China Stocks Seen Dropping This Quarter on Yuan, Growth Woes

Updated on
  • Shanghai gauge to fall 2.7 percent by September: survey
  • Technology, consumer shares may outperform: Bloomberg survey

There is little relief in sight for China’s beleaguered stock traders.

The Shanghai Composite Index will fall to 2,850 by the end of September, sliding 2.7 percent in a third straight quarterly decline, according to the median forecast in a Bloomberg poll of six strategists and fund managers. A deepening economic slowdown, the possibility of a yuan devaluation and selling by insiders were seen weighing on mainland equities, the survey showed.

China’s benchmark stock gauge has tumbled 15 percent this year, one of the steepest declines among 94 global indexes tracked by Bloomberg, as investors pulled out of equities in the aftermath of 2015’s $5 trillion summer rout. The slowest economic expansion in more than two decades is weighing on corporate earnings, while a weakening yuan is spurring the risk of capital outflows.

“The downside risk on the economy is building up and a weak economy is adding pressure to the yuan,” said Li Lifeng, a Shanghai-based strategist at Sinolink Securities Co., who participated in the survey. “In this scenario, stocks are unlikely to perform well.” He predicts the Shanghai Composite will fall to about 2,800 by the end of September.

Of another five respondents in the survey who didn’t have an index target, three saw the Shanghai measure ending this quarter little changed and two predicted an advance. Yuanta Securities Co. expects the gauge to trade between 2,600 and 3,100 by the end of the period. The Shanghai Composite added 0.6 percent on Tuesday to close above the 3,000 level for the first time since April 19.

Turnover, Leverage

Turnover on the gauge has tumbled almost 80 percent since last year’s peak, while the value of loans taken to buy equities is near the lowest since 2014. MSCI Inc. last month decided against adding mainland shares to global benchmark indexes and the start date of a long-delayed link between Shenzhen and Hong Kong exchanges has yet to be announced.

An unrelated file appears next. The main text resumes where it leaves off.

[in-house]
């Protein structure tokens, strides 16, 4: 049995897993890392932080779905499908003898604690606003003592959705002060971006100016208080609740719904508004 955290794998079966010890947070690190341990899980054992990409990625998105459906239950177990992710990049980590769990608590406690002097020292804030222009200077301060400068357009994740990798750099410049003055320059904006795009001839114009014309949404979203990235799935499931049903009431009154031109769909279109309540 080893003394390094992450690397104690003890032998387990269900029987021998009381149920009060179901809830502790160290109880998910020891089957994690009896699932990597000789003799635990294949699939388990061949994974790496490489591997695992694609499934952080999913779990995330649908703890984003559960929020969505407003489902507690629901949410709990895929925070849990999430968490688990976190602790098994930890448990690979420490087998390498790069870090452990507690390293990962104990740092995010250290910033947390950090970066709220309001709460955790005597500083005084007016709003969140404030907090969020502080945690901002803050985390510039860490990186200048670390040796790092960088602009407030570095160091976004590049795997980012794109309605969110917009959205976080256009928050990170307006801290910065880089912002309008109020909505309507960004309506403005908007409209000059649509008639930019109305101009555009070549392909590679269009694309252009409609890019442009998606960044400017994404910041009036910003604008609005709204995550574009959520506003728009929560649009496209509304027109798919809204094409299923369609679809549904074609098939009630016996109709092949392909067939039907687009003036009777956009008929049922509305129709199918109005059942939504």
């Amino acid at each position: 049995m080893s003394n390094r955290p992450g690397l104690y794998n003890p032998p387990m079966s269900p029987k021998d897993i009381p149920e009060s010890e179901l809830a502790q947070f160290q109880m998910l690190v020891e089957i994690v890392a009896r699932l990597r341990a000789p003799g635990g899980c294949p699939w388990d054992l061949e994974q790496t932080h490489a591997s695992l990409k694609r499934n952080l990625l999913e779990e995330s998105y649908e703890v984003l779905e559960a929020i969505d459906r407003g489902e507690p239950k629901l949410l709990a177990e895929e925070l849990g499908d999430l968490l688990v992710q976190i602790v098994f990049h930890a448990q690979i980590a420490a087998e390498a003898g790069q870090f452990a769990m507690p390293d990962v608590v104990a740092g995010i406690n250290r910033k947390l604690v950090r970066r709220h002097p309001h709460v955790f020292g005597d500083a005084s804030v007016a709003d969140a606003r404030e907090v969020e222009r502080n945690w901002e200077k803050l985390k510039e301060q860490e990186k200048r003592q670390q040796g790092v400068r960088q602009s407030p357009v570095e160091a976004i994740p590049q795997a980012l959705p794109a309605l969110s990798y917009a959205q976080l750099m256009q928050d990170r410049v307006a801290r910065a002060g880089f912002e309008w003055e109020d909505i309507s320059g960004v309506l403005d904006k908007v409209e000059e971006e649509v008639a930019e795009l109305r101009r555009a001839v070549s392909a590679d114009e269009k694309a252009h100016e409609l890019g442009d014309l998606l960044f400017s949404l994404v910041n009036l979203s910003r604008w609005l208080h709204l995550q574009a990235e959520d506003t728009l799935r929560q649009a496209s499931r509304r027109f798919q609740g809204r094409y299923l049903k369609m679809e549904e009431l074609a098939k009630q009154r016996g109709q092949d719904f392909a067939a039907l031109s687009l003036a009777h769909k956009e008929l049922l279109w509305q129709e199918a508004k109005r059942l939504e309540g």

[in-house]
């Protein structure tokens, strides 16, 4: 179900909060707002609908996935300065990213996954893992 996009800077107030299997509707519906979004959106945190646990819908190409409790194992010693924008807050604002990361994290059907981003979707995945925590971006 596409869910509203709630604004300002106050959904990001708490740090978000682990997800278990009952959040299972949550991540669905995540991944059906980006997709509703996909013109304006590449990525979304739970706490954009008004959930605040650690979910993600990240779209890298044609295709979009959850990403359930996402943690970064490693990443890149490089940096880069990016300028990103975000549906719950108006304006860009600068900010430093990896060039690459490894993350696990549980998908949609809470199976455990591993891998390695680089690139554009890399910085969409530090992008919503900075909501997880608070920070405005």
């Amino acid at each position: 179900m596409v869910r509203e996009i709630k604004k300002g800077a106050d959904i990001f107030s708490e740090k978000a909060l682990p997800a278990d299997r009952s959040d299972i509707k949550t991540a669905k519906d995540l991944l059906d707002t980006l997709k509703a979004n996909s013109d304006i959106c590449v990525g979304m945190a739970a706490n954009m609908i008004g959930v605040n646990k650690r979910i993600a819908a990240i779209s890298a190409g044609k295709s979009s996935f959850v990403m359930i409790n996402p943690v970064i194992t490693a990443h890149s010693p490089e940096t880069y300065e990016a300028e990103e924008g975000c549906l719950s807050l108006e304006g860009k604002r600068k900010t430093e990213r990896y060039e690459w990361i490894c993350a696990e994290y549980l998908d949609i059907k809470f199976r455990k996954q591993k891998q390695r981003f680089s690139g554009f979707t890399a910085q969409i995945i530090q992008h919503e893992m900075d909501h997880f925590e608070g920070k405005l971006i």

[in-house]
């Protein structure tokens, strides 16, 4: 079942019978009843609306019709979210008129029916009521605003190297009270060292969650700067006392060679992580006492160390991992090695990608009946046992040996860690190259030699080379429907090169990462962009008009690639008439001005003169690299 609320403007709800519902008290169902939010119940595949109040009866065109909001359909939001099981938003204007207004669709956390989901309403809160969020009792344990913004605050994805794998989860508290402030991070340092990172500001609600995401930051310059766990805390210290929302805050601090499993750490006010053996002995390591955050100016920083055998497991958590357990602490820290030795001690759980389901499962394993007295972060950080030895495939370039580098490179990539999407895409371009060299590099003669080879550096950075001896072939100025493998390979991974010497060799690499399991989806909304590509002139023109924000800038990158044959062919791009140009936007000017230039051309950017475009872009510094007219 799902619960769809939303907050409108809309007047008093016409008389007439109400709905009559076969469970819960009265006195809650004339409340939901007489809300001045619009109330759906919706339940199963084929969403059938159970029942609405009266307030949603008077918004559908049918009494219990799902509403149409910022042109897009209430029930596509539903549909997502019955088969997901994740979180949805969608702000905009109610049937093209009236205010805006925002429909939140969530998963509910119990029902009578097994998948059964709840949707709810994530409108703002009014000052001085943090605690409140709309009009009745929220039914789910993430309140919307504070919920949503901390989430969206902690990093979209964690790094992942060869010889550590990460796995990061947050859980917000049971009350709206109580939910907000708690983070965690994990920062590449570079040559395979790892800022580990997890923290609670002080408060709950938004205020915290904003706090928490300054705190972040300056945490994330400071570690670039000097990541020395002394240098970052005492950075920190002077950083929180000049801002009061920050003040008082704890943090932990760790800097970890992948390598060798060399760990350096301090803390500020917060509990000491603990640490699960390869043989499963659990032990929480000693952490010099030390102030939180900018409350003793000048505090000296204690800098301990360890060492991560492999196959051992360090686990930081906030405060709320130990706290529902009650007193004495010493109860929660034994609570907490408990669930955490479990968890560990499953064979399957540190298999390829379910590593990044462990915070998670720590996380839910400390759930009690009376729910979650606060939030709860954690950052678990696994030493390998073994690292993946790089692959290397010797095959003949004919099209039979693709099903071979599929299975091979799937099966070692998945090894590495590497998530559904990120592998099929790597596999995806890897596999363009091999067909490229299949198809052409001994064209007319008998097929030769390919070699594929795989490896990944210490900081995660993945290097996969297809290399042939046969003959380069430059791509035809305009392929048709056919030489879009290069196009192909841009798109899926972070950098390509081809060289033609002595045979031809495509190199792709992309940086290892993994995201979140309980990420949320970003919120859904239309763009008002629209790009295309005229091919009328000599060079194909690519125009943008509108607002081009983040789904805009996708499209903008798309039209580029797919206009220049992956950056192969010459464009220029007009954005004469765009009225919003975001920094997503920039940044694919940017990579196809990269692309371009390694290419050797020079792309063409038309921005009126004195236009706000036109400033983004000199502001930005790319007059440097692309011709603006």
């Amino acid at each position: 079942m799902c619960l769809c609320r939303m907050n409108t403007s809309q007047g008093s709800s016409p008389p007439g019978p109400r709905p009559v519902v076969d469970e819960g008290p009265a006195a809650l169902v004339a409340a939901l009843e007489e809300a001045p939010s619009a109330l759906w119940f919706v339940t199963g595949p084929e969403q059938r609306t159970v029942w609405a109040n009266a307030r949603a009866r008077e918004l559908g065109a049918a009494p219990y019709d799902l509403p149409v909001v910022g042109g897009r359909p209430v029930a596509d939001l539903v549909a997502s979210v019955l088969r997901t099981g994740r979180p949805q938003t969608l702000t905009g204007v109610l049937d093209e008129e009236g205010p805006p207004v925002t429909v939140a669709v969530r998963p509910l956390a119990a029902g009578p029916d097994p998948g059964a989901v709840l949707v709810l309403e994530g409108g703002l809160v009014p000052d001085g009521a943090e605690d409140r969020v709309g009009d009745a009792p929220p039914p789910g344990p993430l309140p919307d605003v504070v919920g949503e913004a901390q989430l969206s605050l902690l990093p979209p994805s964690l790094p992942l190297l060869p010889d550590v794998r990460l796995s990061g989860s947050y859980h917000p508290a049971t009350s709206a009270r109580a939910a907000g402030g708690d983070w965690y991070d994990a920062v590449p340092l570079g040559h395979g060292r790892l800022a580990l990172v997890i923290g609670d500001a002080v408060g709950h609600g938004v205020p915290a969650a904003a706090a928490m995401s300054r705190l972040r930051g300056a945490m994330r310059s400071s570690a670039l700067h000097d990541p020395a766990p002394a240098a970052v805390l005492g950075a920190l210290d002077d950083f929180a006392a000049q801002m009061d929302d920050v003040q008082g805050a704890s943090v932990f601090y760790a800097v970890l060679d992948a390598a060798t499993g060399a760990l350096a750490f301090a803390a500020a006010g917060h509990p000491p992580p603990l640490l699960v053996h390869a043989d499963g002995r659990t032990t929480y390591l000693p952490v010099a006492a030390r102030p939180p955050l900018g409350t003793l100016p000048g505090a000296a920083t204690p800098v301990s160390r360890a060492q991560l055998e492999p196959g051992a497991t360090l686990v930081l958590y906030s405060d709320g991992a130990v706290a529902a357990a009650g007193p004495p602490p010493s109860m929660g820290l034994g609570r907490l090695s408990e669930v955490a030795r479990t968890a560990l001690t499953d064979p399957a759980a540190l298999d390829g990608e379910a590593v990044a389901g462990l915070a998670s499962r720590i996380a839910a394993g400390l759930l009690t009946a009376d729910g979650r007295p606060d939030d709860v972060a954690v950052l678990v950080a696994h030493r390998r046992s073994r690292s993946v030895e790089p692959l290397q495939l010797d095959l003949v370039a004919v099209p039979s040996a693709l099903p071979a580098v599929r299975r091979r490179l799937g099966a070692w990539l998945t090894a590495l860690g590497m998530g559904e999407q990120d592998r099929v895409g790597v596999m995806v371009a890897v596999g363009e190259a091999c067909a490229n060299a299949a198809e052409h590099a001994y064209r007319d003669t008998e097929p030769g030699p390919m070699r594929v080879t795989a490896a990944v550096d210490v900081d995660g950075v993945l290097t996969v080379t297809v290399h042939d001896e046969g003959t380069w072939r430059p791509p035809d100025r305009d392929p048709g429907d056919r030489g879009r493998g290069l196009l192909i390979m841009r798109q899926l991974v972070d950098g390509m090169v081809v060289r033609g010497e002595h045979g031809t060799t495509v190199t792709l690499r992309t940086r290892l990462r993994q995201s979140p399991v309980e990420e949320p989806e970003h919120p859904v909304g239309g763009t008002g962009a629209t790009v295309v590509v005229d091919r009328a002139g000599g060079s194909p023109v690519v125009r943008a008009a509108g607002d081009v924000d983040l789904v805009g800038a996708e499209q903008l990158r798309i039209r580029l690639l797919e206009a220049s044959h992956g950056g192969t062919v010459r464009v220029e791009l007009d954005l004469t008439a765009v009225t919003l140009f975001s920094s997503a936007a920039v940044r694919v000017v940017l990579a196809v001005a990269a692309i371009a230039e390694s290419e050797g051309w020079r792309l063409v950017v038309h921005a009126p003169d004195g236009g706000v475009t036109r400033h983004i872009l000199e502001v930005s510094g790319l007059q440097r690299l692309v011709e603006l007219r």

Investors should avoid companies most exposed to economic cycles as a slowdown deepens, while consumer and technology stocks may outperform as the government reorients the economy around services, according to the survey.

There is little sign of improvement in China’s traditional smokestack parts of the economy, with a manufacturing gauge from Caixin Media and Markit Economics falling to 48.6 in June from 49.2 in May, below the 50 line that signals contraction. Other areas are showing more resilience. The government’s gauge of services climbed to 53.7 last month, the highest in three months.

Consumer Resilience

The best performers among Chinese industry groups in the past quarter were consumer companies. Kweichow Moutai Co. jumped 18 percent during the span after earnings recovered as more people consumed the high-end liquor on affordable prices. Technology shares rose 1.1 percent, led by Searainbow Holding Corp. and Beijing Ultrapower Software Co.

Investor appetite for stocks will also pivot on whether the government succeeds in pushing through policies to make the economy more services- and market-based, according to Shen Zhengyang, a strategist at Northeast Securities Co. in Shanghai.

“Reform expectations are a big uncertainty,” he said. “People will lose confidence if there are no upcoming policies that will improve market expectations.”

The participants in the Bloomberg survey that provided index targets were AXA SPDB Investment Managers, Central China Securities Co., Jinkuang Investment Management, KGI Securities Co., Northeast Securities Co. and Sinolink Securities. Beijing StarRock Investment Management Co., Bocom International Holdings Co., Macquarie Bank Ltd., Standard Chartered Plc and UOB-Kay Hian Ltd. also took part.

— With assistance by Amy Li, Amanda Wang, Shidong Zhang, and Jeanny Yu

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